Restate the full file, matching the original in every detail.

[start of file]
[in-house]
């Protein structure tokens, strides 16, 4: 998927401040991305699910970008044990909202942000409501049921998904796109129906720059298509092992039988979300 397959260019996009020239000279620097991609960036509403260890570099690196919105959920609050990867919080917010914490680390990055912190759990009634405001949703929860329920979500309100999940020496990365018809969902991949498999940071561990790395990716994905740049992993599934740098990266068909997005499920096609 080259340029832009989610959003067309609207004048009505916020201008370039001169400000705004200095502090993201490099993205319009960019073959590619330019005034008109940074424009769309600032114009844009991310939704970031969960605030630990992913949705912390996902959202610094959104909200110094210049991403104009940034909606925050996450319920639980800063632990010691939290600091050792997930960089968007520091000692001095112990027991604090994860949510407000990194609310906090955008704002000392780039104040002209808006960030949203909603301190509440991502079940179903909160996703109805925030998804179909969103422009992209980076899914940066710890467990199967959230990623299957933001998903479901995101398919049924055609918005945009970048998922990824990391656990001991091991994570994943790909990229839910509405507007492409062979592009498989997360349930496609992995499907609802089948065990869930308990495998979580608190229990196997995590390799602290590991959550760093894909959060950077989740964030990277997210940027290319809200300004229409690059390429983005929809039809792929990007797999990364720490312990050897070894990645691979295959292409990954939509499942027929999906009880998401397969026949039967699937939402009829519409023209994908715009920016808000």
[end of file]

[in-house]
């Protein structure tokens, strides 16, 4: 998927401040991305699910970008044990909202942000409501049921998904796109129906720059298509092992039988979300 397959260019996009020239000279620097991609960036509403260890570099690196919105959920609050990867919080917010914490680390990055912190759990009634405001949703929860329920979500309100999940020496990365018809969902991949498999940071561990790395990716994905740049992993599934740098990266068909997005499920096609 080259340029832009989610959003067309609207004048009505916020201008370039001169400000705004200095502090993201490099993205319009960019073959590619330019005034008109940074424009769309600032114009844009991310939704970031969960605030630990992913949705912390996902959202610094959104909200110094210049991403104009940034909606925050996450319920639980800063632990010691939290600091050792997930960089968007520091000692001095112990027991604090994860949510407000990194609310906090955008704002000392780039104040002209808006960030949203909603301190509440991502079940179903909160996703109805925030998804179909969103422009992209980076899914940066710890467990199967959230990623299957933001998903479901995101398919049924055609918005945009970048998922990824990391656990001991091991994570994943790909990229839910509405507007492409062979592009498989997360349930496609992995499907609802089948065990869930308990495998979580608190229990196997995590390799602290590991959550760093894909959060950077989740964030990277997210940027290319809200300004229409690059390429983005929809039809792929990007797999990364720490312990050897070894990645691979295959292409990954939509499942027929999906009880998401397969026949039967699937939402009829519409023209994908715009920016808000």